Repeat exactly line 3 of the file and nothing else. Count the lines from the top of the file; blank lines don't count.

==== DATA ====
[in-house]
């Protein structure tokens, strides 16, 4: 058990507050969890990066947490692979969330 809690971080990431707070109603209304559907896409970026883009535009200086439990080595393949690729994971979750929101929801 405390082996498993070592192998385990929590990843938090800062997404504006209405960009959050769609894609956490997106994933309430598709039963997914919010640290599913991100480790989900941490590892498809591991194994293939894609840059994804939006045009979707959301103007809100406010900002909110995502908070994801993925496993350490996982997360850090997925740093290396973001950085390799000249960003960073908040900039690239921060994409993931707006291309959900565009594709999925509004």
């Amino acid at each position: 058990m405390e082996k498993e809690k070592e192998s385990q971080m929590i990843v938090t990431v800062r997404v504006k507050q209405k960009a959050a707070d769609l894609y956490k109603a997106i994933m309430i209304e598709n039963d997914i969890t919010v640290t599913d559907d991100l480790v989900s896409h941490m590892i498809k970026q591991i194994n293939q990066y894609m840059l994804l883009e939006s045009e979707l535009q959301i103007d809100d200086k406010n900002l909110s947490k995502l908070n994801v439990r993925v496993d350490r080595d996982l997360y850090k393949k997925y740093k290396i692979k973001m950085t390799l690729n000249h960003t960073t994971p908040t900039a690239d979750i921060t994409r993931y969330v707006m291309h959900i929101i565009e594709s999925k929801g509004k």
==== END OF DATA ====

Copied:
């Amino acid at each position: 058990m405390e082996k498993e809690k070592e192998s385990q971080m929590i990843v938090t990431v800062r997404v504006k507050q209405k960009a959050a707070d769609l894609y956490k109603a997106i994933m309430i209304e598709n039963d997914i969890t919010v640290t599913d559907d991100l480790v989900s896409h941490m590892i498809k970026q591991i194994n293939q990066y894609m840059l994804l883009e939006s045009e979707l535009q959301i103007d809100d200086k406010n900002l909110s947490k995502l908070n994801v439990r993925v496993d350490r080595d996982l997360y850090k393949k997925y740093k290396i692979k973001m950085t390799l690729n000249h960003t960073t994971p908040t900039a690239d979750i921060t994409r993931y969330v707006m291309h959900i929101i565009e594709s999925k929801g509004k």